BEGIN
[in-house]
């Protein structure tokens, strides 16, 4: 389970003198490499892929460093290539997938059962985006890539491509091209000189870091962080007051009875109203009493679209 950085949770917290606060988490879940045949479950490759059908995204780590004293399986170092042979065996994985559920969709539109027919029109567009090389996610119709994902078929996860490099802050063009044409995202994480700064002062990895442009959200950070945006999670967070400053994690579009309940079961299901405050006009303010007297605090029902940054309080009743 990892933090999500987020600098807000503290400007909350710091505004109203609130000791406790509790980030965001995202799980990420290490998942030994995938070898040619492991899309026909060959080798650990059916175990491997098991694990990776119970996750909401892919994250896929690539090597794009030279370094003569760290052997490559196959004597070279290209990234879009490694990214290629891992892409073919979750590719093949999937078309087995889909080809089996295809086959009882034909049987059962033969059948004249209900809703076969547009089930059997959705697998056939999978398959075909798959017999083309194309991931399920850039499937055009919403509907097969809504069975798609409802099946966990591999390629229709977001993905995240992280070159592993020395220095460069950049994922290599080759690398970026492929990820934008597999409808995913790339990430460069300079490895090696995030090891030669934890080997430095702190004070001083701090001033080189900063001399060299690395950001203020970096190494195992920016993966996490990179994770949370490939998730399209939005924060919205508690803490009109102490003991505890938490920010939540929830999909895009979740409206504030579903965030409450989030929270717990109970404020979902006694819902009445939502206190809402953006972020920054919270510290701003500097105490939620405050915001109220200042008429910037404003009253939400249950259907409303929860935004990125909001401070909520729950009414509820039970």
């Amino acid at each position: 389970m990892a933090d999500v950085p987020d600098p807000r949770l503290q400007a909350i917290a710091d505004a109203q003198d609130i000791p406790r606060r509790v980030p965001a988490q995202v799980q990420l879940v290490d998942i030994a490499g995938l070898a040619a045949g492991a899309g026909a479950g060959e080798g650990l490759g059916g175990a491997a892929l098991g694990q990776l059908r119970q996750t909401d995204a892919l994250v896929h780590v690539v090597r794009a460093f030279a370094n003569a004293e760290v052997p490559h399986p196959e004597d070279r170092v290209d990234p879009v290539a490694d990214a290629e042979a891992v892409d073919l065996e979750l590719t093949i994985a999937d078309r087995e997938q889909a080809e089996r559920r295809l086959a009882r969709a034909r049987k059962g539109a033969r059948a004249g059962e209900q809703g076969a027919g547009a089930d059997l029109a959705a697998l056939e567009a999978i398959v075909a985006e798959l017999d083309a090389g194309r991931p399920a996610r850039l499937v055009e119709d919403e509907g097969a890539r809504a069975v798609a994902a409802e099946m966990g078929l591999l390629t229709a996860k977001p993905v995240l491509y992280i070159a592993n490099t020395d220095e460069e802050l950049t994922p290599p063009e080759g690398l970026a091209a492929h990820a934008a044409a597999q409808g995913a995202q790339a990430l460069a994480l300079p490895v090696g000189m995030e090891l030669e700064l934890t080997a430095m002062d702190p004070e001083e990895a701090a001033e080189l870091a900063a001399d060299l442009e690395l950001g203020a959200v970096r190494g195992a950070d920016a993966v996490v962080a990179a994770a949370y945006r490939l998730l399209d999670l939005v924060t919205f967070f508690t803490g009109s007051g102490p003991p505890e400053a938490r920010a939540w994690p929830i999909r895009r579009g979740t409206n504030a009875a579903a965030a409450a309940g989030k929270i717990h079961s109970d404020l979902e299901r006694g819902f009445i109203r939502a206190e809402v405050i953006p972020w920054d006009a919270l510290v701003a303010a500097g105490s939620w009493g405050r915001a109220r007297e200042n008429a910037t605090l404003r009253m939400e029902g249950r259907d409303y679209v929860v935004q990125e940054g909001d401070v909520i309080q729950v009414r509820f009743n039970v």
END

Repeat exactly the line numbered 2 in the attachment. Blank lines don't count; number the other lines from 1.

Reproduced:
């Protein structure tokens, strides 16, 4: 389970003198490499892929460093290539997938059962985006890539491509091209000189870091962080007051009875109203009493679209 950085949770917290606060988490879940045949479950490759059908995204780590004293399986170092042979065996994985559920969709539109027919029109567009090389996610119709994902078929996860490099802050063009044409995202994480700064002062990895442009959200950070945006999670967070400053994690579009309940079961299901405050006009303010007297605090029902940054309080009743 990892933090999500987020600098807000503290400007909350710091505004109203609130000791406790509790980030965001995202799980990420290490998942030994995938070898040619492991899309026909060959080798650990059916175990491997098991694990990776119970996750909401892919994250896929690539090597794009030279370094003569760290052997490559196959004597070279290209990234879009490694990214290629891992892409073919979750590719093949999937078309087995889909080809089996295809086959009882034909049987059962033969059948004249209900809703076969547009089930059997959705697998056939999978398959075909798959017999083309194309991931399920850039499937055009919403509907097969809504069975798609409802099946966990591999390629229709977001993905995240992280070159592993020395220095460069950049994922290599080759690398970026492929990820934008597999409808995913790339990430460069300079490895090696995030090891030669934890080997430095702190004070001083701090001033080189900063001399060299690395950001203020970096190494195992920016993966996490990179994770949370490939998730399209939005924060919205508690803490009109102490003991505890938490920010939540929830999909895009979740409206504030579903965030409450989030929270717990109970404020979902006694819902009445939502206190809402953006972020920054919270510290701003500097105490939620405050915001109220200042008429910037404003009253939400249950259907409303929860935004990125909001401070909520729950009414509820039970």